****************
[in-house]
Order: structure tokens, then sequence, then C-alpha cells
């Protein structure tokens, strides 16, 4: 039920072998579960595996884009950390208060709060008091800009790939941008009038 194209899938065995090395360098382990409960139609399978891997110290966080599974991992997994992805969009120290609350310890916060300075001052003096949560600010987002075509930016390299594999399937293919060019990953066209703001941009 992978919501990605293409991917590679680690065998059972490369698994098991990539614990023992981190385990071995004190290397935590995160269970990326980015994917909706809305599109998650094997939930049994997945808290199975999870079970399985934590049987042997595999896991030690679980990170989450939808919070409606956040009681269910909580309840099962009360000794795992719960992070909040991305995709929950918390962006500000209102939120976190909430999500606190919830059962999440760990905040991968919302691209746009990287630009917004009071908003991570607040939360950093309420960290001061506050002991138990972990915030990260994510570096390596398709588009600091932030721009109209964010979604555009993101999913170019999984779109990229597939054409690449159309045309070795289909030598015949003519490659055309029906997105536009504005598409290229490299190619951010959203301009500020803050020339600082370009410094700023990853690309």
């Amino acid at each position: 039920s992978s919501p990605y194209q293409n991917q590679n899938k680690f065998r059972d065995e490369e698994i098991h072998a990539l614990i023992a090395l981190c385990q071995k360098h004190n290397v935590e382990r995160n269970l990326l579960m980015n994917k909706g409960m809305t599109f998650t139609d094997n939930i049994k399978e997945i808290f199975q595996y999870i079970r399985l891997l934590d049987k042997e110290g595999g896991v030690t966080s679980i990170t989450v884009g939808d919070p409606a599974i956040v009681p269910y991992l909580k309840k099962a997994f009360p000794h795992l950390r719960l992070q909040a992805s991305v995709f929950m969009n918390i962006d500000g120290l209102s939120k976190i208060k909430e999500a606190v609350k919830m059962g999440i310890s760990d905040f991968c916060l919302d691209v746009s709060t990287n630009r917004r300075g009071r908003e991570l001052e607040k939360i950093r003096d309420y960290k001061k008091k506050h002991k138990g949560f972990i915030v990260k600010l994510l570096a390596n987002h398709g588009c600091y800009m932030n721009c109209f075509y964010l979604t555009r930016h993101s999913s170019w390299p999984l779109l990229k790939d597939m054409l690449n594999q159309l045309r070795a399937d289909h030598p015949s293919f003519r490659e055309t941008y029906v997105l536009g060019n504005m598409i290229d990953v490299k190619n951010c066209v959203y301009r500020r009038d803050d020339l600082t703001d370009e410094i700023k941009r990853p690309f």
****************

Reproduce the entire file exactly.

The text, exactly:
[in-house]
Order: structure tokens, then sequence, then C-alpha cells
């Protein structure tokens, strides 16, 4: 039920072998579960595996884009950390208060709060008091800009790939941008009038 194209899938065995090395360098382990409960139609399978891997110290966080599974991992997994992805969009120290609350310890916060300075001052003096949560600010987002075509930016390299594999399937293919060019990953066209703001941009 992978919501990605293409991917590679680690065998059972490369698994098991990539614990023992981190385990071995004190290397935590995160269970990326980015994917909706809305599109998650094997939930049994997945808290199975999870079970399985934590049987042997595999896991030690679980990170989450939808919070409606956040009681269910909580309840099962009360000794795992719960992070909040991305995709929950918390962006500000209102939120976190909430999500606190919830059962999440760990905040991968919302691209746009990287630009917004009071908003991570607040939360950093309420960290001061506050002991138990972990915030990260994510570096390596398709588009600091932030721009109209964010979604555009993101999913170019999984779109990229597939054409690449159309045309070795289909030598015949003519490659055309029906997105536009504005598409290229490299190619951010959203301009500020803050020339600082370009410094700023990853690309």
């Amino acid at each position: 039920s992978s919501p990605y194209q293409n991917q590679n899938k680690f065998r059972d065995e490369e698994i098991h072998a990539l614990i023992a090395l981190c385990q071995k360098h004190n290397v935590e382990r995160n269970l990326l579960m980015n994917k909706g409960m809305t599109f998650t139609d094997n939930i049994k399978e997945i808290f199975q595996y999870i079970r399985l891997l934590d049987k042997e110290g595999g896991v030690t966080s679980i990170t989450v884009g939808d919070p409606a599974i956040v009681p269910y991992l909580k309840k099962a997994f009360p000794h795992l950390r719960l992070q909040a992805s991305v995709f929950m969009n918390i962006d500000g120290l209102s939120k976190i208060k909430e999500a606190v609350k919830m059962g999440i310890s760990d905040f991968c916060l919302d691209v746009s709060t990287n630009r917004r300075g009071r908003e991570l001052e607040k939360i950093r003096d309420y960290k001061k008091k506050h002991k138990g949560f972990i915030v990260k600010l994510l570096a390596n987002h398709g588009c600091y800009m932030n721009c109209f075509y964010l979604t555009r930016h993101s999913s170019w390299p999984l779109l990229k790939d597939m054409l690449n594999q159309l045309r070795a399937d289909h030598p015949s293919f003519r490659e055309t941008y029906v997105l536009g060019n504005m598409i290229d990953v490299k190619n951010c066209v959203y301009r500020r009038d803050d020339l600082t703001d370009e410094i700023k941009r990853p690309f």